Home Archived February 20, 2019

Link to USGS home page
Sound Waves Monthly Newsletter - Coastal Science and Research News from Across the USGS
Home || Sections: Spotlight on Sandy | Fieldwork | Research | Outreach | Meetings | Awards | Staff & Center News | Publications || Archives


Restore America's Estuaries Conference in New Orleans

in this issue:
 previous story | next story

Theresa Fregoso and other volunteers at the New Orleans City Park
Above: Theresa Fregoso (third from left) and other volunteers at the New Orleans City Park restoration project. [larger version]

Amy Foxgrover and Doug George in canoe
Above: Amy Foxgrover and Doug George reach Lake Pontchartrain after canoeing through one of the last intact lakeside marshes. [larger version]

Guy Gelfenbaum
Above: Guy Gelfenbaum gets to know the local wildlife at the Davis Pond Freshwater Diversion Project outside of New Orleans. [larger version]

The Third National Conference on Coastal and Estuarine Habitat Restoration drew a record crowd of 1,400 participants, including 25 U.S. Geological Survey (USGS) scientists, 4 of whom came from the Western Coastal and Marine Geology Team. Sponsored by Restore America's Estuaries (RAE) and held December 9-13, 2006, in New Orleans, the conference attracted ecologists, hydrologists, civil engineers, environmental consultants, anthropologists, and municipal planners. Guy Gelfenbaum, Amy Foxgrover, Theresa Fregoso, and Doug George exhibited five posters on two studies to this diverse group of attendees. Amy and Theresa presented posters related to bathymetric and habitat surveying in south San Francisco Bay, while Guy and Doug presented posters about a numerical-modeling study of sediment transport and morphological change for estuary restoration efforts in Puget Sound. Both studies provided science and information that fit well with the motivation behind the conference—focusing on the goals and practices of coastal and estuarine habitat restoration.

The opening plenary session consisted of three keynote speakers, starting with Department of the Interior (DOI) Deputy Secretary Lynn Scarlett, whose remarks highlighted the importance of the human element in restoration work. The gravity of this point with respect to coastal Louisiana was brilliantly expanded upon by the two succeeding speakers: Nick Spitzer, host and producer of National Public Radio's American Routes; and Mike Tidwell, author of Bayou Farewell and The Ravaging Tide.

Despite the lingering effects of Hurricane Katrina, the theme of the conference was rebirth, not only of New Orleans but of the national relationship with wetlands. Sixteen field trips enabled conference participants to explore cultural attractions, bayous, and restoration efforts around the city and coastal Louisiana. Theresa participated in a restoration project in New Orleans' 150-yr-old City Park, where she and other volunteers removed post-Katrina debris and planted native plants along the lakeshore. Theresa, Amy, and Doug joined a group of 20 conference attendees for a tour of the Tchefuncte Marsh wetlands-assimilation project along the north edge of Lake Pontchartrain. The marsh functions as a sewage-treatment facility for the 12,000 residents of Mandeville, while providing "green infrastructure" and critical habitat along the rapidly developing lakeshore. After the tour, the group embarked on a canoe trip through one of the last intact lakeside marshes to observe how the natural environment endured Hurricane Katrina. Guy, along with Tim Smith, Curtis Tanner, and Rich Innes of the Puget Sound Nearshore Partnership, visited the Davis Pond Freshwater Diversion Project outside of New Orleans. The Davis Pond diversion is an example of large-scale ecosystem restoration resulting from a successful State, Federal, and local partnership. The group saw firsthand some of the biological response to the restoration project.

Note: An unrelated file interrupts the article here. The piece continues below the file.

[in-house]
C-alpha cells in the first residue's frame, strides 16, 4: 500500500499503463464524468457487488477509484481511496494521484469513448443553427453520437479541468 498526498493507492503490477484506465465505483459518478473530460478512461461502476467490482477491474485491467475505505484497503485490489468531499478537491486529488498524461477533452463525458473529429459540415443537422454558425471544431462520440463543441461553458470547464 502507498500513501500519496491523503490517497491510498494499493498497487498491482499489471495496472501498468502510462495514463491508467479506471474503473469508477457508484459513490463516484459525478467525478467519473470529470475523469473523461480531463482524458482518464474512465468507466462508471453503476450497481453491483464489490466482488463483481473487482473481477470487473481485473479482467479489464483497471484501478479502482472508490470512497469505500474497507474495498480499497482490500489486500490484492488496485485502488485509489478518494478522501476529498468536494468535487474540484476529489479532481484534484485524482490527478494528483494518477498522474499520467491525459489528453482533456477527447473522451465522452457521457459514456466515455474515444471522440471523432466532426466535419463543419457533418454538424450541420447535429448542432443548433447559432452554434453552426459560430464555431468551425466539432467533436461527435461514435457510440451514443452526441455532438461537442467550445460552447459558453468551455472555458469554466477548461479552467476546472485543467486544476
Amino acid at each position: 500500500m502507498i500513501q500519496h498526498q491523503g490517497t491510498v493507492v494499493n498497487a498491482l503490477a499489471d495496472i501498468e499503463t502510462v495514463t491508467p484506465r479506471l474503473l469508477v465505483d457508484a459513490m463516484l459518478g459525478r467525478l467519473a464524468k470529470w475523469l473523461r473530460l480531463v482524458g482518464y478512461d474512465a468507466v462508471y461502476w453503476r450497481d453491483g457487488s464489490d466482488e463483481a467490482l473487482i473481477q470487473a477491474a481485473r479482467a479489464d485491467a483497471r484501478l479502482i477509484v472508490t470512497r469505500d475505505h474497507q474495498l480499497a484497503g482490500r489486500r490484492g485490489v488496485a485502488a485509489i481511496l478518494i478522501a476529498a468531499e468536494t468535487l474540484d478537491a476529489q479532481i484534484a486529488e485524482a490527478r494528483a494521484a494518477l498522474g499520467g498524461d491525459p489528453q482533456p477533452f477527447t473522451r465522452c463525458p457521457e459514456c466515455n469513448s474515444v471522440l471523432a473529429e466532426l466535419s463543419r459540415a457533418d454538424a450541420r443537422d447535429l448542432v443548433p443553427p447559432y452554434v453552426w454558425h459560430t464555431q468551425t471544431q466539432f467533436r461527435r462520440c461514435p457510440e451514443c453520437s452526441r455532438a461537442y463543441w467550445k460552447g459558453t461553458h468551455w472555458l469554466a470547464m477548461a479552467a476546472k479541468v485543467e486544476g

The RAE conference takes place every other year and has been held in Baltimore, Md., and Seattle, Wash. The New Orleans conference was the largest to date, an encouraging sign that the idea of restoration is engaging broader audiences and offering opportunities for USGS scientists to provide science to the growing habitat-restoration effort.

Related Web Sites
Restore America's Estuaries
Restore America's Estuaries
Davis Pond Freshwater Diversion Project
U.S. Army Corps of Engineers
Puget Sound Nearshore Partnership
Washington Department of Fish and Wildlife

in this issue:
 previous story | next story


Mailing List:

print this issue print this issue

in this issue:

cover story:
Surveying Faults and Sediment Outside San Francisco Bay

Submarine Ground-Water Discharge at Dor Beach, Israel

Outreach Middle-School Students Envision a Future City

Meetings Assessing Microbes in Ground Water

Chinese Delegation Briefed on USGS Science

Restore America's Estuaries Conference

Awards Scuba Scouts Recognize USGS Employees

Publications Estuaries and Coasts Special Issue

March Publications List

FirstGov.gov U. S. Department of the Interior | U.S. Geological Survey
Sound Waves Monthly Newsletter

email Feedback | USGS privacy statement | Disclaimer | Accessibility

This page is http://soundwaves.usgs.gov/2007/03/meetings3.html
Updated December 02, 2016 @ 12:09 PM (JSS)